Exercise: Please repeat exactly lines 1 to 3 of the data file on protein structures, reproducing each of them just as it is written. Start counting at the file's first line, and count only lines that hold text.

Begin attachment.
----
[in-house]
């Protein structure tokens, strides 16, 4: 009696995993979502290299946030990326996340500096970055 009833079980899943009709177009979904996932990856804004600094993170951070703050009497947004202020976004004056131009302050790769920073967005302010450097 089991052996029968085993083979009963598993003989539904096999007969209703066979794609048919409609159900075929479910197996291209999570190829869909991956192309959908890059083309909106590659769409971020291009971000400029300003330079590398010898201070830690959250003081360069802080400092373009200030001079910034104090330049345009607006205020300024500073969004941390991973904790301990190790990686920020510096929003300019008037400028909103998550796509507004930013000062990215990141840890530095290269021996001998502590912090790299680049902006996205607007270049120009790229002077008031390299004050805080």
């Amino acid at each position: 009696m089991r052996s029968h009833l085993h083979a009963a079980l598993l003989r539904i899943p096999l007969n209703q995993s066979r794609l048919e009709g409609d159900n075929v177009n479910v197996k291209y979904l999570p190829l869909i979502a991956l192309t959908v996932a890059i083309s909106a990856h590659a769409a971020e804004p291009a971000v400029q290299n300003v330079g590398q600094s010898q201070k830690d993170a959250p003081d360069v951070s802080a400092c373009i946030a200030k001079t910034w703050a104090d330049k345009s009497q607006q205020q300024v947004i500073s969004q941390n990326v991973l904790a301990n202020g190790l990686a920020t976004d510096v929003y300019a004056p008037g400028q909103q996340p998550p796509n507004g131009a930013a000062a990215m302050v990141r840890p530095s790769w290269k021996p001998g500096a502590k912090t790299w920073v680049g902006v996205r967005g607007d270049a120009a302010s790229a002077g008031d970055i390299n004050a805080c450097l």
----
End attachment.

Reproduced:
[in-house]
């Protein structure tokens, strides 16, 4: 009696995993979502290299946030990326996340500096970055 009833079980899943009709177009979904996932990856804004600094993170951070703050009497947004202020976004004056131009302050790769920073967005302010450097 089991052996029968085993083979009963598993003989539904096999007969209703066979794609048919409609159900075929479910197996291209999570190829869909991956192309959908890059083309909106590659769409971020291009971000400029300003330079590398010898201070830690959250003081360069802080400092373009200030001079910034104090330049345009607006205020300024500073969004941390991973904790301990190790990686920020510096929003300019008037400028909103998550796509507004930013000062990215990141840890530095290269021996001998502590912090790299680049902006996205607007270049120009790229002077008031390299004050805080």
């Amino acid at each position: 009696m089991r052996s029968h009833l085993h083979a009963a079980l598993l003989r539904i899943p096999l007969n209703q995993s066979r794609l048919e009709g409609d159900n075929v177009n479910v197996k291209y979904l999570p190829l869909i979502a991956l192309t959908v996932a890059i083309s909106a990856h590659a769409a971020e804004p291009a971000v400029q290299n300003v330079g590398q600094s010898q201070k830690d993170a959250p003081d360069v951070s802080a400092c373009i946030a200030k001079t910034w703050a104090d330049k345009s009497q607006q205020q300024v947004i500073s969004q941390n990326v991973l904790a301990n202020g190790l990686a920020t976004d510096v929003y300019a004056p008037g400028q909103q996340p998550p796509n507004g131009a930013a000062a990215m302050v990141r840890p530095s790769w290269k021996p001998g500096a502590k912090t790299w920073v680049g902006v996205r967005g607007d270049a120009a302010s790229a002077g008031d970055i390299n004050a805080c450097l």